Nestled between Anaconda and Butte sits Fairmont Hot Springs, a site originally discovered by the Flathead, Nez Perce and Shoshone tribes. The 12 hot mineral pools were dubbed "Medicine Waters," a term still used to describe the healing ability of the natural springs. 

In 1869, brothers George and Eli Gregson turned these pools into a resort known as Gregson Hot Springs, which included a hotel, a plunge bath and five individual bathhouses. Although the original structure burned down in 1914, the Gregsons laid the foundation for what would eventually become today's Fairmont Hot Springs.

In the Roaring Twenties, Gregson Hot Springs was a sight to behold. Referenced in the Anaconda Standard as a "the Saratoga of the Northwest" (a historic New York retreat famous for its horse racing), Gregson Hot Springs' appearance was that of a Mission Revival-style hotel with a 65-by-195-foot warm-water plunge, a cold-water pool, slides, chutes, springboards and high-dives. It also featured a maple dance floor and played host to many large community gatherings. 

Like Broadwater Hot Springs, owners past and present have emphasized the healing qualities of the water, praising them for treating rheumatism, arthritis and other ailments.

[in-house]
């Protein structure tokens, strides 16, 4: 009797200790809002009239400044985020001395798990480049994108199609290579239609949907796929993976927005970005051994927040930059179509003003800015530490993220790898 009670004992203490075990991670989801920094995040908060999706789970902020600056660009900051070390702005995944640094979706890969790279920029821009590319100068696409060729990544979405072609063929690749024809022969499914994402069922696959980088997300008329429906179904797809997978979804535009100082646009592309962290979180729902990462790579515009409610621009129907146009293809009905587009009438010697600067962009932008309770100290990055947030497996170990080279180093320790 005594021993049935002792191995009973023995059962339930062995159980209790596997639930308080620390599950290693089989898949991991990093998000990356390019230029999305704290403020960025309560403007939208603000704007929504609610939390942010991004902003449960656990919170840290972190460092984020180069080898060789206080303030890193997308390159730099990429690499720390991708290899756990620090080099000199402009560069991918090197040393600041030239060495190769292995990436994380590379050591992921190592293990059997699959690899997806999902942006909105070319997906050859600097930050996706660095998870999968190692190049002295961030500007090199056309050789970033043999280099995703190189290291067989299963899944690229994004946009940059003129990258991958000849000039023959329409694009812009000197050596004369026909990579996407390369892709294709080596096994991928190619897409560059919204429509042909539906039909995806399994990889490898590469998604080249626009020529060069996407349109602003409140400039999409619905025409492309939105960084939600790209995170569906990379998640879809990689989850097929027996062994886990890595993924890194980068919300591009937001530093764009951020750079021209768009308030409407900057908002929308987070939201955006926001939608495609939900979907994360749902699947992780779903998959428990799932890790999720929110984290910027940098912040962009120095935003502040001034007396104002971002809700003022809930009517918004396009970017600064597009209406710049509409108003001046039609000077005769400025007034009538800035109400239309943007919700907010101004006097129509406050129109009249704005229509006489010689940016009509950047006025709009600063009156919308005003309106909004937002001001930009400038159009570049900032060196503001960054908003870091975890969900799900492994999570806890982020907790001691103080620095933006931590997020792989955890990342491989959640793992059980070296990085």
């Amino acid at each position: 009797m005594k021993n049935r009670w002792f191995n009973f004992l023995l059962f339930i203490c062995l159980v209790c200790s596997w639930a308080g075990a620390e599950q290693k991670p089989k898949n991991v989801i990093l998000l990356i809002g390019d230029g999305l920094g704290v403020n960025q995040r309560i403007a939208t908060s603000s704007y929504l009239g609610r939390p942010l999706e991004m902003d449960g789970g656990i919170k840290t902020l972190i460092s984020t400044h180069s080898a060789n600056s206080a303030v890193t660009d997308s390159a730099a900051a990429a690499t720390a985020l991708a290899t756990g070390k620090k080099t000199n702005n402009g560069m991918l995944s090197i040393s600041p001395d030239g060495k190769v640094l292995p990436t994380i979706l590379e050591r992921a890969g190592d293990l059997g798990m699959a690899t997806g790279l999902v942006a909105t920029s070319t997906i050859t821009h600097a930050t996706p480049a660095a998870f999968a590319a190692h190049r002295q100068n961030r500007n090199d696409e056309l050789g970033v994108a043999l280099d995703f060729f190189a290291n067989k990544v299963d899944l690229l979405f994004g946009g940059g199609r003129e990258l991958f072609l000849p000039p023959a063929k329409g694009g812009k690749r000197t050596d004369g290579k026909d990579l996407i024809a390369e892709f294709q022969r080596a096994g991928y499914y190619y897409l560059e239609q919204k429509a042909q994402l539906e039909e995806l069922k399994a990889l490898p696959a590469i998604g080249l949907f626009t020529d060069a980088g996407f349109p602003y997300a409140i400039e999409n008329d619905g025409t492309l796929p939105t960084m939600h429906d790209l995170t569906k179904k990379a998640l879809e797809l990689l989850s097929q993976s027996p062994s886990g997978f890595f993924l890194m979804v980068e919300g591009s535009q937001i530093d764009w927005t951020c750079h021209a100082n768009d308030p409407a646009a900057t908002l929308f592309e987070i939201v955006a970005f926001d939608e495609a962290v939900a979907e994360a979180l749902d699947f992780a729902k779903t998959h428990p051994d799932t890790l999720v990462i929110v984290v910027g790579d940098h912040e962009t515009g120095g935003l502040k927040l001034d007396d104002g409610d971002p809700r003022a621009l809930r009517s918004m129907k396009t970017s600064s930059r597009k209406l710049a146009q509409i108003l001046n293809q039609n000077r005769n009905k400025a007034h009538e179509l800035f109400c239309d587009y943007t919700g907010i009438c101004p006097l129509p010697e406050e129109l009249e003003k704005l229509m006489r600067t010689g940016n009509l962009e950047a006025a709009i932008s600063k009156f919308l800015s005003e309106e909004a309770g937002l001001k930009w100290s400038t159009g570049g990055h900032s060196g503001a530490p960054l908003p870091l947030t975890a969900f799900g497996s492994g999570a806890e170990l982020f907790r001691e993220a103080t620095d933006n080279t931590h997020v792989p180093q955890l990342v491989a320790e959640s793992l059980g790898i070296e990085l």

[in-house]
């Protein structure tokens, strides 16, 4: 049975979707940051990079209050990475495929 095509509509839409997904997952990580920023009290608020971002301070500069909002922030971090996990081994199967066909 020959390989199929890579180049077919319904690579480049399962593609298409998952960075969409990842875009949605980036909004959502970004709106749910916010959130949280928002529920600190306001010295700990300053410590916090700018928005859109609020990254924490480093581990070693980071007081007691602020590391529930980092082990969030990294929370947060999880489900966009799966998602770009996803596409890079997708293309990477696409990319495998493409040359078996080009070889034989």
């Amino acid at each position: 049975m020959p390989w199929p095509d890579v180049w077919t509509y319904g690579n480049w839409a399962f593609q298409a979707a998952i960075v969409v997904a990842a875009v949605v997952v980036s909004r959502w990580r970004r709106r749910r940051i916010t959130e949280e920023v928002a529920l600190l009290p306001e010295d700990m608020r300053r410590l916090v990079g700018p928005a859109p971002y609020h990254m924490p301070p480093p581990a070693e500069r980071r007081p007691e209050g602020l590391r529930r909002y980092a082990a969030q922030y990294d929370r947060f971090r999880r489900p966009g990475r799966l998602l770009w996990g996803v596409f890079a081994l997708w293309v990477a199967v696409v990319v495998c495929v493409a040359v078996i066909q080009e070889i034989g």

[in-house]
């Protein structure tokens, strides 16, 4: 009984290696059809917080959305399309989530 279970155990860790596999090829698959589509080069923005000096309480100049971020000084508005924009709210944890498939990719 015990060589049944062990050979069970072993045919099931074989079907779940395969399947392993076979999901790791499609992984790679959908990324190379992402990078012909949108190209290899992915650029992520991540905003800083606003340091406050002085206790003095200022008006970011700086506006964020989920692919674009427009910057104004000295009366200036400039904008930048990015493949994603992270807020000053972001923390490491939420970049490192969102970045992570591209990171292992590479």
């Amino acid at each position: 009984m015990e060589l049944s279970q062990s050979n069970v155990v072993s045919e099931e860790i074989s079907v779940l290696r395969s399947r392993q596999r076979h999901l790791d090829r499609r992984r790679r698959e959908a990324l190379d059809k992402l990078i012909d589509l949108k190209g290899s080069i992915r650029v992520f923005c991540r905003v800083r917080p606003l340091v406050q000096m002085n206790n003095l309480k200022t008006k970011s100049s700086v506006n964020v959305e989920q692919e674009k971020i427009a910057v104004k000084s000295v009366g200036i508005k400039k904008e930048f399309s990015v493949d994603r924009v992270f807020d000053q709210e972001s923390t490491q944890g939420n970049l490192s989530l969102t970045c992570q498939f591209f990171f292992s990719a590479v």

The building has gone through many change—and multiple owners—but the community-minded mentality and family-friendly atmosphere has never vanished. In the 1970s the modern image known today as Fairmont Hot Springs started to come into fruition, largely thanks to federal funding during Treasure State Industries' ownership. This funding led to an 18-hole golf course, tennis courts, a picnic area, an outdoor pool and 190 guest rooms. Old buildings were demolished in 1972 to make way for this grandiose expansion. 

At this same time, Lloyd Wilder of Fairmont Hot Springs, British Columbia, purchased the resort. His family-friendly vision has remained at the forefront of the resort, and is present in the additions made since, such as the waterslide and miniature golf, which children love. Adults enjoy the full-service restaurant, the bar and some of the largest natural hot-water pools in the state. It's also become one of Montana's most popular conference locations. There are four pools: two indoor (one averaging between 100 and 104 degrees and one averaging around 88 to 94 degrees) and two outdoor (one hot and one cooler, with temperatures similar to the indoor pools).



Boulder Hot Springs opened its doors in the 1890s (June of 1891), as Hotel May, a Victorian-style lodge that gained popularity quickly. At the time, the Northern Pacific Railroad had a depot just 600 feet from the hot springs, and the passenger rate to the location was only 20 cents. 

It didn't take long for Boulder to become a hotspot, as many took advantage of train travel to venture west, and Hotel May was a prime spot on the way to Yellowstone National Park or Lake McDonald (the future Glacier National Park). It is rumored U.S. President Theodore Roosevelt was among these visitors.